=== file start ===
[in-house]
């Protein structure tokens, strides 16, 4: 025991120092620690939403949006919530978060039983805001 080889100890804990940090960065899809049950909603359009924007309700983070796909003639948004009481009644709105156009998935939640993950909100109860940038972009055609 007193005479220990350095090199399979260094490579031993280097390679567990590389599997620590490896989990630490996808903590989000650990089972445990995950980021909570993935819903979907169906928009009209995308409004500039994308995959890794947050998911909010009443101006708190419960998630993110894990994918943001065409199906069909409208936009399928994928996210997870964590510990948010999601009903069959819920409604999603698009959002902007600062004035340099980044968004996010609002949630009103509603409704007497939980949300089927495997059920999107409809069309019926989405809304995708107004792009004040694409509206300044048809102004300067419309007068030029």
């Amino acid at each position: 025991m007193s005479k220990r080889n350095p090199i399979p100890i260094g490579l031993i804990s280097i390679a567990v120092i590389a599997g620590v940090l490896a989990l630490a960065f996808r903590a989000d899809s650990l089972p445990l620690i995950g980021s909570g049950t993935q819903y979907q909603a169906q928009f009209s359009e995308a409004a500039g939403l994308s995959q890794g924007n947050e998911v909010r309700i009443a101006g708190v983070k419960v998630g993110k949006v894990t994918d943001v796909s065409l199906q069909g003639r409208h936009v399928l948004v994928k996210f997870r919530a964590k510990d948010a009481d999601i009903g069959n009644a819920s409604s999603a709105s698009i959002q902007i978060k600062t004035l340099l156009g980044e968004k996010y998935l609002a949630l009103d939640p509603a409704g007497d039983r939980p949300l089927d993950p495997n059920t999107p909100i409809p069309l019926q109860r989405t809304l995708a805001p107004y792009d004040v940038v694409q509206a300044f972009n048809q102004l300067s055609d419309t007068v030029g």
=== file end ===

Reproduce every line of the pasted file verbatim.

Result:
[in-house]
């Protein structure tokens, strides 16, 4: 025991120092620690939403949006919530978060039983805001 080889100890804990940090960065899809049950909603359009924007309700983070796909003639948004009481009644709105156009998935939640993950909100109860940038972009055609 007193005479220990350095090199399979260094490579031993280097390679567990590389599997620590490896989990630490996808903590989000650990089972445990995950980021909570993935819903979907169906928009009209995308409004500039994308995959890794947050998911909010009443101006708190419960998630993110894990994918943001065409199906069909409208936009399928994928996210997870964590510990948010999601009903069959819920409604999603698009959002902007600062004035340099980044968004996010609002949630009103509603409704007497939980949300089927495997059920999107409809069309019926989405809304995708107004792009004040694409509206300044048809102004300067419309007068030029």
């Amino acid at each position: 025991m007193s005479k220990r080889n350095p090199i399979p100890i260094g490579l031993i804990s280097i390679a567990v120092i590389a599997g620590v940090l490896a989990l630490a960065f996808r903590a989000d899809s650990l089972p445990l620690i995950g980021s909570g049950t993935q819903y979907q909603a169906q928009f009209s359009e995308a409004a500039g939403l994308s995959q890794g924007n947050e998911v909010r309700i009443a101006g708190v983070k419960v998630g993110k949006v894990t994918d943001v796909s065409l199906q069909g003639r409208h936009v399928l948004v994928k996210f997870r919530a964590k510990d948010a009481d999601i009903g069959n009644a819920s409604s999603a709105s698009i959002q902007i978060k600062t004035l340099l156009g980044e968004k996010y998935l609002a949630l009103d939640p509603a409704g007497d039983r939980p949300l089927d993950p495997n059920t999107p909100i409809p069309l019926q109860r989405t809304l995708a805001p107004y792009d004040v940038v694409q509206a300044f972009n048809q102004l300067s055609d419309t007068v030029g």